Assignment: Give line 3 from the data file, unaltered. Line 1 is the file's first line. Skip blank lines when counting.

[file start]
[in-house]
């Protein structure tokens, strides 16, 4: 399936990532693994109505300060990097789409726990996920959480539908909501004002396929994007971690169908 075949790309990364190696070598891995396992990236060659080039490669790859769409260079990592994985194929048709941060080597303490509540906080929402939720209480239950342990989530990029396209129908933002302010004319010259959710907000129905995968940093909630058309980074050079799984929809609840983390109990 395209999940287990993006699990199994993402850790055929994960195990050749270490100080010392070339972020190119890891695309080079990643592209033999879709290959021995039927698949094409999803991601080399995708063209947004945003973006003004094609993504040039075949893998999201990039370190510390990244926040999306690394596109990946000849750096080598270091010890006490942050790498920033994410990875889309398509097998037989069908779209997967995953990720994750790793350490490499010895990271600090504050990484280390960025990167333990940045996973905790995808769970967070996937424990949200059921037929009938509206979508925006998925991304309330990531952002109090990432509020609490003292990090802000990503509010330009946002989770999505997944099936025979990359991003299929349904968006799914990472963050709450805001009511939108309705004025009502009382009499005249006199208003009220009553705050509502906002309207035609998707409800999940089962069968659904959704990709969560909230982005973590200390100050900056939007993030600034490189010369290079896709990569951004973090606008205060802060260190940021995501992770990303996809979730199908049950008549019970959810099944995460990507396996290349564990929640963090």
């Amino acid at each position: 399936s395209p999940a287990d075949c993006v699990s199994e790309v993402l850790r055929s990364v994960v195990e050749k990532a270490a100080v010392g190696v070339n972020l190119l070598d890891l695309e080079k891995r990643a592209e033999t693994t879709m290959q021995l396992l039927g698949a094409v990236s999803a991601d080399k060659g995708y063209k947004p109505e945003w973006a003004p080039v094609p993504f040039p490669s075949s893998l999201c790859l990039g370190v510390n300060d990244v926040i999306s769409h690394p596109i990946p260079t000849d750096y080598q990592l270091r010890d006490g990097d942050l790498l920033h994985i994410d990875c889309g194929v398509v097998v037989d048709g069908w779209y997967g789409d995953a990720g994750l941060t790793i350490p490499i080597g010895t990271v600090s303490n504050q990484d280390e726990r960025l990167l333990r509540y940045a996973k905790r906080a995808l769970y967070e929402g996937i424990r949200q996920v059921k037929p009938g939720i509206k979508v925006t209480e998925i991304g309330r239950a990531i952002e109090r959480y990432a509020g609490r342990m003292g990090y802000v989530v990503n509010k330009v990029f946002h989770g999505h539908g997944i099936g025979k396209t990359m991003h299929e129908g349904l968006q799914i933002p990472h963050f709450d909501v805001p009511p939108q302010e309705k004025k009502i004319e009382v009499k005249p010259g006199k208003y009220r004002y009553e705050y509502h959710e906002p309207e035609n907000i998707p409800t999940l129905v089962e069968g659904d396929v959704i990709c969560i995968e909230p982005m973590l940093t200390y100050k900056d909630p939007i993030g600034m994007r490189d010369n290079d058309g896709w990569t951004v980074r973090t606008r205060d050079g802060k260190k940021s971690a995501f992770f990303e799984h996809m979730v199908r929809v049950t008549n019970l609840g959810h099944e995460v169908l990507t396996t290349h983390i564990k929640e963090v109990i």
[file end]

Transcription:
């Amino acid at each position: 399936s395209p999940a287990d075949c993006v699990s199994e790309v993402l850790r055929s990364v994960v195990e050749k990532a270490a100080v010392g190696v070339n972020l190119l070598d890891l695309e080079k891995r990643a592209e033999t693994t879709m290959q021995l396992l039927g698949a094409v990236s999803a991601d080399k060659g995708y063209k947004p109505e945003w973006a003004p080039v094609p993504f040039p490669s075949s893998l999201c790859l990039g370190v510390n300060d990244v926040i999306s769409h690394p596109i990946p260079t000849d750096y080598q990592l270091r010890d006490g990097d942050l790498l920033h994985i994410d990875c889309g194929v398509v097998v037989d048709g069908w779209y997967g789409d995953a990720g994750l941060t790793i350490p490499i080597g010895t990271v600090s303490n504050q990484d280390e726990r960025l990167l333990r509540y940045a996973k905790r906080a995808l769970y967070e929402g996937i424990r949200q996920v059921k037929p009938g939720i509206k979508v925006t209480e998925i991304g309330r239950a990531i952002e109090r959480y990432a509020g609490r342990m003292g990090y802000v989530v990503n509010k330009v990029f946002h989770g999505h539908g997944i099936g025979k396209t990359m991003h299929e129908g349904l968006q799914i933002p990472h963050f709450d909501v805001p009511p939108q302010e309705k004025k009502i004319e009382v009499k005249p010259g006199k208003y009220r004002y009553e705050y509502h959710e906002p309207e035609n907000i998707p409800t999940l129905v089962e069968g659904d396929v959704i990709c969560i995968e909230p982005m973590l940093t200390y100050k900056d909630p939007i993030g600034m994007r490189d010369n290079d058309g896709w990569t951004v980074r973090t606008r205060d050079g802060k260190k940021s971690a995501f992770f990303e799984h996809m979730v199908r929809v049950t008549n019970l609840g959810h099944e995460v169908l990507t396996t290349h983390i564990k929640e963090v109990i």